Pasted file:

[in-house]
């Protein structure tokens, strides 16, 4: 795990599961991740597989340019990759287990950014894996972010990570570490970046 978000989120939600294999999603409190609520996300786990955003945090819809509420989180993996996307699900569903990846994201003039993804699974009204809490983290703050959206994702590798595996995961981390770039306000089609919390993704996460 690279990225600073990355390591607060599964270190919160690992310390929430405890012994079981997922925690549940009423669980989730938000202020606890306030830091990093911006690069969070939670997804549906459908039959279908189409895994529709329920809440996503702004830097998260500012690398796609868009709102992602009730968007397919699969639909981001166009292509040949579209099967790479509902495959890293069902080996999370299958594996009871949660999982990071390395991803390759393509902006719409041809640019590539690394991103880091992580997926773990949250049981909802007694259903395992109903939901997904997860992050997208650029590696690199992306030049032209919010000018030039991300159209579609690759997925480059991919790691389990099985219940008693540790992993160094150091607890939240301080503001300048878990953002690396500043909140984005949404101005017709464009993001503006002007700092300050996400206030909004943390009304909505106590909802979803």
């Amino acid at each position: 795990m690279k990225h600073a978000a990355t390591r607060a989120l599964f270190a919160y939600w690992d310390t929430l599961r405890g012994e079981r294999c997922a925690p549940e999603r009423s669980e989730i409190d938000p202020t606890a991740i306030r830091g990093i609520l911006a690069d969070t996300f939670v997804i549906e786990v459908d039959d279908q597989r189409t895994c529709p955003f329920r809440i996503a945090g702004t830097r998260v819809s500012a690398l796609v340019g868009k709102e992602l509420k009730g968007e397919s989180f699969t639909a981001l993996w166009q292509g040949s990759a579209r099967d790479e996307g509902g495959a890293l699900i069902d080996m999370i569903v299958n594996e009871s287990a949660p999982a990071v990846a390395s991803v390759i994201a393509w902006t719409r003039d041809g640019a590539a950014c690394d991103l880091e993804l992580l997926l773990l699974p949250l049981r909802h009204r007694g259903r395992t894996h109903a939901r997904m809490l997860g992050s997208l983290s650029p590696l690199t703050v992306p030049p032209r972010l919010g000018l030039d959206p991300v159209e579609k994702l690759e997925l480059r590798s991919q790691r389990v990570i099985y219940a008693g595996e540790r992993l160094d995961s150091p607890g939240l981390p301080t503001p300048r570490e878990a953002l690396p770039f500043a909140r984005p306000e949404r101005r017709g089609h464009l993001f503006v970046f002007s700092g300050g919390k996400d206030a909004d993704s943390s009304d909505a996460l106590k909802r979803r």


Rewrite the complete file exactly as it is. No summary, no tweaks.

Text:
[in-house]
């Protein structure tokens, strides 16, 4: 795990599961991740597989340019990759287990950014894996972010990570570490970046 978000989120939600294999999603409190609520996300786990955003945090819809509420989180993996996307699900569903990846994201003039993804699974009204809490983290703050959206994702590798595996995961981390770039306000089609919390993704996460 690279990225600073990355390591607060599964270190919160690992310390929430405890012994079981997922925690549940009423669980989730938000202020606890306030830091990093911006690069969070939670997804549906459908039959279908189409895994529709329920809440996503702004830097998260500012690398796609868009709102992602009730968007397919699969639909981001166009292509040949579209099967790479509902495959890293069902080996999370299958594996009871949660999982990071390395991803390759393509902006719409041809640019590539690394991103880091992580997926773990949250049981909802007694259903395992109903939901997904997860992050997208650029590696690199992306030049032209919010000018030039991300159209579609690759997925480059991919790691389990099985219940008693540790992993160094150091607890939240301080503001300048878990953002690396500043909140984005949404101005017709464009993001503006002007700092300050996400206030909004943390009304909505106590909802979803």
């Amino acid at each position: 795990m690279k990225h600073a978000a990355t390591r607060a989120l599964f270190a919160y939600w690992d310390t929430l599961r405890g012994e079981r294999c997922a925690p549940e999603r009423s669980e989730i409190d938000p202020t606890a991740i306030r830091g990093i609520l911006a690069d969070t996300f939670v997804i549906e786990v459908d039959d279908q597989r189409t895994c529709p955003f329920r809440i996503a945090g702004t830097r998260v819809s500012a690398l796609v340019g868009k709102e992602l509420k009730g968007e397919s989180f699969t639909a981001l993996w166009q292509g040949s990759a579209r099967d790479e996307g509902g495959a890293l699900i069902d080996m999370i569903v299958n594996e009871s287990a949660p999982a990071v990846a390395s991803v390759i994201a393509w902006t719409r003039d041809g640019a590539a950014c690394d991103l880091e993804l992580l997926l773990l699974p949250l049981r909802h009204r007694g259903r395992t894996h109903a939901r997904m809490l997860g992050s997208l983290s650029p590696l690199t703050v992306p030049p032209r972010l919010g000018l030039d959206p991300v159209e579609k994702l690759e997925l480059r590798s991919q790691r389990v990570i099985y219940a008693g595996e540790r992993l160094d995961s150091p607890g939240l981390p301080t503001p300048r570490e878990a953002l690396p770039f500043a909140r984005p306000e949404r101005r017709g089609h464009l993001f503006v970046f002007s700092g300050g919390k996400d206030a909004d993704s943390s009304d909505a996460l106590k909802r979803r």